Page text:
|Interpreted Basic control-flow analysis email@example.com (Arthur J. O'Dwyer) (2006-07-05)|
|Re: Interpreted Basic control-flow analysis DrDiettrich@compuserve.de (Hans-Peter Diettrich) (2006-07-06)|
|Re: Interpreted Basic control-flow analysis firstname.lastname@example.org (Chris Dollin) (2006-07-06)|
|Re: Interpreted Basic control-flow analysis email@example.com (Arthur J. O'Dwyer) (2006-07-06)|
|From:||Hans-Peter Diettrich <DrDiettrich@compuserve.de>|
|Date:||6 Jul 2006 07:51:29 -0400|
|Posted-Date:||06 Jul 2006 07:51:29 EDT|
"Arthur J. O'Dwyer" wrote:
> I have an apparently non-trivial problem in control-flow analysis.
> I'm trying to make a static control-flow analyzer for programs written
> in TI-83 Basic, an interpreted language. The input is a Basic program,
> line by line; and the output is a mapping from lines to lists of their
> successors. (See example below.)
> The important control structures supported by TI-83 Basic are
> If-Then-Else-End, While-End, and Goto-Label.
> At runtime, the interpreter maintains a stack of all the currently
> enclosing control structures. A new entry is pushed when encountering
> If-Then or While, and popped when encountering End. Notice that Goto
> does not affect the state of the control stack --- this is the crux
> of the problem!
Please specify: do you describe the operation of your analyzer, or the
operation of the original interpreter?
> The runtime nesting of control structures isn't
> necessarily reflected by a lexical nesting.
AFAIK most BASIC interpreters embed links to related code places,
whenever a jump is required (at the end of a loop, before an ELSE...),
and do not rely on any kind of control stack. These references are
updated before the start of a program, based on a static analysis of the
> The successors of If-Then, Else, While, and Goto are always
> lexically determined and thus easy to compute. The successors of
> "End" are what I'm having trouble with.
IMO the trouble only arises from your misinterpretation of the successor
of the END of a WHILE loop. It's always the WHILE node with the loop
> Consider the following trivial example, in which the lexical nesting
> does reflect the runtime semantics:
> 1. If X successors are 2
> 2. Then " 3, 8
I'd merge (1) and (2) into an single BB.
> 3. While Y " 4, 6
> 4. A " 5
> 5. End " 4, 6
(5) only has the successor (3) - the loop test!
> 6. B " 7
> 7. End " 8
> 8. C " none
> Now consider the following example, in which the lexical nesting
> doesn't quite match the runtime behavior:
> 1. While X " 2, 4
> 2. Goto L " 6
> 3. End " unreached
In how far does it matter, whether (3) is reachable or not?
Unreachable nodes can be removed from the CFG (recursively!), e.g.
by/after a DFS for the assignment of node numbers.
> 4. While Y " 5, 7
> 5. Lbl L " 6
> 6. End " 2, 5
As above, (6) only has the successor (4).
> 7. A " none
> The "End" in line 6 corresponds to "While X" if it was reached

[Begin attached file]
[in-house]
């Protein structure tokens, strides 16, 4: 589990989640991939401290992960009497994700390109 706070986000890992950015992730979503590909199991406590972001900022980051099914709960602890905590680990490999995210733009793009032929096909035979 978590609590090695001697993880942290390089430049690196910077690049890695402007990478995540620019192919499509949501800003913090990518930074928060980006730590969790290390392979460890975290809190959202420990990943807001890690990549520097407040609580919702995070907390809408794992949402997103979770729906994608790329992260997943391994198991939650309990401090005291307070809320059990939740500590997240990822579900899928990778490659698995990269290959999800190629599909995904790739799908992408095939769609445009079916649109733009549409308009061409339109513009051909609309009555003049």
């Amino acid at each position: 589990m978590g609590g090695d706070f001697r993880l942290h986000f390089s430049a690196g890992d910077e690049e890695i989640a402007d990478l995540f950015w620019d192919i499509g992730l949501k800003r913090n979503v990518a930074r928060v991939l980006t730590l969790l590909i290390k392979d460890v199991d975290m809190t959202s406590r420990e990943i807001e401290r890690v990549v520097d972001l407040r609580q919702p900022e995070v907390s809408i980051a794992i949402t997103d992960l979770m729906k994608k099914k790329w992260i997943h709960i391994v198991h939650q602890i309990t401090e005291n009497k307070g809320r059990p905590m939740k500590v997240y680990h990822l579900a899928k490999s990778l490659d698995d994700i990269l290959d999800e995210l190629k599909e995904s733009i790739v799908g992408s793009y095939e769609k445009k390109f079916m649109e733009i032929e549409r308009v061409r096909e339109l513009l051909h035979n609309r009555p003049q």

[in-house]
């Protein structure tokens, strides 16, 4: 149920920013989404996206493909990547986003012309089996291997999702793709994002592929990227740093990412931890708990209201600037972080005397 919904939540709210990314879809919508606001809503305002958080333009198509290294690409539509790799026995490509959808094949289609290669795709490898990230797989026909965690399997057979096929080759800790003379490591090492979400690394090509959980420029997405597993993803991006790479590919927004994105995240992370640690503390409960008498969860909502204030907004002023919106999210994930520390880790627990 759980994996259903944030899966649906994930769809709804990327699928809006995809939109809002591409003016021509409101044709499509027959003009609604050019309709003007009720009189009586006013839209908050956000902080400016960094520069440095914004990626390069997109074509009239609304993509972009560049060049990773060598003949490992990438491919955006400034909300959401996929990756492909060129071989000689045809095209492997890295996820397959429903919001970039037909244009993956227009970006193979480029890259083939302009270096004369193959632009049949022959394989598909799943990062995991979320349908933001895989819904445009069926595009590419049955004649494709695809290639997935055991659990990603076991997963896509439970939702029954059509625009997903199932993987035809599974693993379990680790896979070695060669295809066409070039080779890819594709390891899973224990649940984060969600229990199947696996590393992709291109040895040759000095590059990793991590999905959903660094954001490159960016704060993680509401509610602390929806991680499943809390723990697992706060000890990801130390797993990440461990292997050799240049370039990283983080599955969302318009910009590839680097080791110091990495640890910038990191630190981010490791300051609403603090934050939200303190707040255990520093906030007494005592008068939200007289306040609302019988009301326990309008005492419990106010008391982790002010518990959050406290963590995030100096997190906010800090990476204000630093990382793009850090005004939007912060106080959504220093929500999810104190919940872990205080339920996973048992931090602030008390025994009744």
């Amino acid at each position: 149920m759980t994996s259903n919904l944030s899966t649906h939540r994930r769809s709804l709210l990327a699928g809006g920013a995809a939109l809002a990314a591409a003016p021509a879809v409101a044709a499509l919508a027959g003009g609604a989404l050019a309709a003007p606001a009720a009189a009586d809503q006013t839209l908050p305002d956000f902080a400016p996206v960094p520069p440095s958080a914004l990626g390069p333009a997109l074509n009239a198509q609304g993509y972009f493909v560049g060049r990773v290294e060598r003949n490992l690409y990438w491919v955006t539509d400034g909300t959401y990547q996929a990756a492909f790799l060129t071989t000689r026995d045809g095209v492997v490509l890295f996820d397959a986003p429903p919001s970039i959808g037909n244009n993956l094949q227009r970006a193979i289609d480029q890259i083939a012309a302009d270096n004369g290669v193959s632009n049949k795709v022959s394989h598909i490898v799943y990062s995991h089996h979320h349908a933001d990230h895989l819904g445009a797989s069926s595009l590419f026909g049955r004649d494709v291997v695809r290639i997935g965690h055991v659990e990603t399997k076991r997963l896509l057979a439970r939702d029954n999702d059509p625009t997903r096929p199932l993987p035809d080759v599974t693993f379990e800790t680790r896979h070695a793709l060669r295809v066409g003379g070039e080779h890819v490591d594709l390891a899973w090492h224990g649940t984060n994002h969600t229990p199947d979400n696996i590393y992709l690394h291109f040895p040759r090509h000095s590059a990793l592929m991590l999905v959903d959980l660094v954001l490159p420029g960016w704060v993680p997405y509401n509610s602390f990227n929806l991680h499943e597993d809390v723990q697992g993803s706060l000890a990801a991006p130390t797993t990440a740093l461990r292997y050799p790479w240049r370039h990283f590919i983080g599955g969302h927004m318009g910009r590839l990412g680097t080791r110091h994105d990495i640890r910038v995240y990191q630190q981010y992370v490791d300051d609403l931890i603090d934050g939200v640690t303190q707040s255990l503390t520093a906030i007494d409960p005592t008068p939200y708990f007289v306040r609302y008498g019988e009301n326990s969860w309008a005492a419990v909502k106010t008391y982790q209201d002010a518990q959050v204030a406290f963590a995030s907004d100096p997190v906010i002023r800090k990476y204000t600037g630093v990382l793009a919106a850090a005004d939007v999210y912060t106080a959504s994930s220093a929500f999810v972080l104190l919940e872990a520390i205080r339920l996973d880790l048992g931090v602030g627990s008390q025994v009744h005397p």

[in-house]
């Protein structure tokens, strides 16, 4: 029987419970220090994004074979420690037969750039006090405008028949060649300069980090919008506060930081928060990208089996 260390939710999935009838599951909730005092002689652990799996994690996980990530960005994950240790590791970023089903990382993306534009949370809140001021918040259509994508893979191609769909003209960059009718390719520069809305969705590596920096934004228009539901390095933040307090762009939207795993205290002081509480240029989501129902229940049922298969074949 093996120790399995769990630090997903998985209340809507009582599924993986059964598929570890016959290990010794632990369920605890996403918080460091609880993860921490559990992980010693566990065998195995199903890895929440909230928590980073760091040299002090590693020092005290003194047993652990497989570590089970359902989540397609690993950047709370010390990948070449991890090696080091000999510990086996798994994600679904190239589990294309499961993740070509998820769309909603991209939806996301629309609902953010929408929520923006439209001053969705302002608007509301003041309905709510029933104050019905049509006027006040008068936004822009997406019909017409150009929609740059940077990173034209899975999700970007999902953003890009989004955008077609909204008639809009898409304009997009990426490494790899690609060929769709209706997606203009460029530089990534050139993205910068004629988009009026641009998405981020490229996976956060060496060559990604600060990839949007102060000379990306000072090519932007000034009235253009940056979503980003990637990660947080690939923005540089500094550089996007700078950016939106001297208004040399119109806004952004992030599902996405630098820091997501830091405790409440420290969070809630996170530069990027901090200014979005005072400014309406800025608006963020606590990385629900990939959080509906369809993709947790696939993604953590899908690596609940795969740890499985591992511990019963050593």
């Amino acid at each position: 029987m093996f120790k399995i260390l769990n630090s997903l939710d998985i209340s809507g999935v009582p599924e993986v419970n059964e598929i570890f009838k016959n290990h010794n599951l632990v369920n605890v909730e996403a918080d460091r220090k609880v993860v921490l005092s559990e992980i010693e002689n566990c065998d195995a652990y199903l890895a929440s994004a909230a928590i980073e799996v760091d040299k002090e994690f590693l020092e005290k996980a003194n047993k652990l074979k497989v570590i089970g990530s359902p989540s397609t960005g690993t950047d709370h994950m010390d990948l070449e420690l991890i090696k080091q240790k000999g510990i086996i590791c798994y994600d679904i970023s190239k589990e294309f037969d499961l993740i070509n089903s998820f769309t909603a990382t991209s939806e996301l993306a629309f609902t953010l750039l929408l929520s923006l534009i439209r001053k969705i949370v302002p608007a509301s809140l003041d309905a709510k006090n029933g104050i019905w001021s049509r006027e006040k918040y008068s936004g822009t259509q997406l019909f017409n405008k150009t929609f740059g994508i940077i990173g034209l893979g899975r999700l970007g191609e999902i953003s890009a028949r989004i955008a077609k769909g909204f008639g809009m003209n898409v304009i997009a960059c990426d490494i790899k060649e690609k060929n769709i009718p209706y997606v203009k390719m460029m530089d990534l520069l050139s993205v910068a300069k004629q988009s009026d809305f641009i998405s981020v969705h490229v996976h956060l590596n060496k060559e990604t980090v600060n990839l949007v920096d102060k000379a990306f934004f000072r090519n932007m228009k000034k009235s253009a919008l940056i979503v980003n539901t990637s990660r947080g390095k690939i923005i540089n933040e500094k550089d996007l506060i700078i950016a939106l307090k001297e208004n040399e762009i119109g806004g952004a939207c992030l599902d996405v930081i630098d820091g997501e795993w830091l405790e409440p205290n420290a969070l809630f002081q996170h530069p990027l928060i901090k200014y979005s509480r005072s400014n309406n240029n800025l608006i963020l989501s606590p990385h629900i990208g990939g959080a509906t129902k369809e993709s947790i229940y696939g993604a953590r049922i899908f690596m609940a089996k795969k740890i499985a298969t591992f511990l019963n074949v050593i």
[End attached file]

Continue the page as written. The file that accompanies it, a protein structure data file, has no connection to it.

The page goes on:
> via line 2 ("Goto L"), but it corresponds to "While Y" if it was
> reached via line 4 (which is where control ends up if X is false
> the first time line 1 is reached).
IMO your only mistake (so far ;-) is the wrong assumption about the
successor of the END of a WHILE loop.
> I'm looking for an algorithm that can handle this kind of language.
> I want the resulting successor list to be as conservative as possible
> --- e.g., it is not acceptable to give every line in the program as
> the successor list of every End. (I don't care what's given for
> unreachable lines like line 3 above, though.)
IMO chances for hitting really structured code are almost the same, for
a BASIC language with unrestricted GOTOs, and for assembly language.
I'd suggest you study the documentation around the dcc (C decompiler) by
Cristina Çifuentes, for techniques in handling and reduction of regular
and irregular control flow graphs. (Universities of Tasmania and
I could find only one too simplified transformation in her algorithms,
dealing with the short-circuit evaluation of complex conditional
expressions; this is not really an error, I assume that she simply had
no time left for a more general analysis ;-)
> (Possibly useful notes: I'm writing the analyzer in C.
dcc also is written in C, perhaps you can reuse parts of it. IIRC the BB
structure is a nightmare, but after stripping it down, the code for the
creation, analysis and reduction of CFGs might be reusable. I translated
the major part of dcc into Delphi/Pascal, introducing classes for the
graphs, nodes etc. - you may want to use C++ for similar reasons.
I wrote my first decompiler in GfA-Basic. A good interpreted language
can offer many goodies for debugging, like to edit the code at runtime,
to invoke subroutines manually, and to resume in a different place. But
in your case you also can go without such features.
[Some Basic interpreters do a static prepass, some just chug through
the program and keep a stack of open control structures. This one
appears to be of the latter variety. -John]
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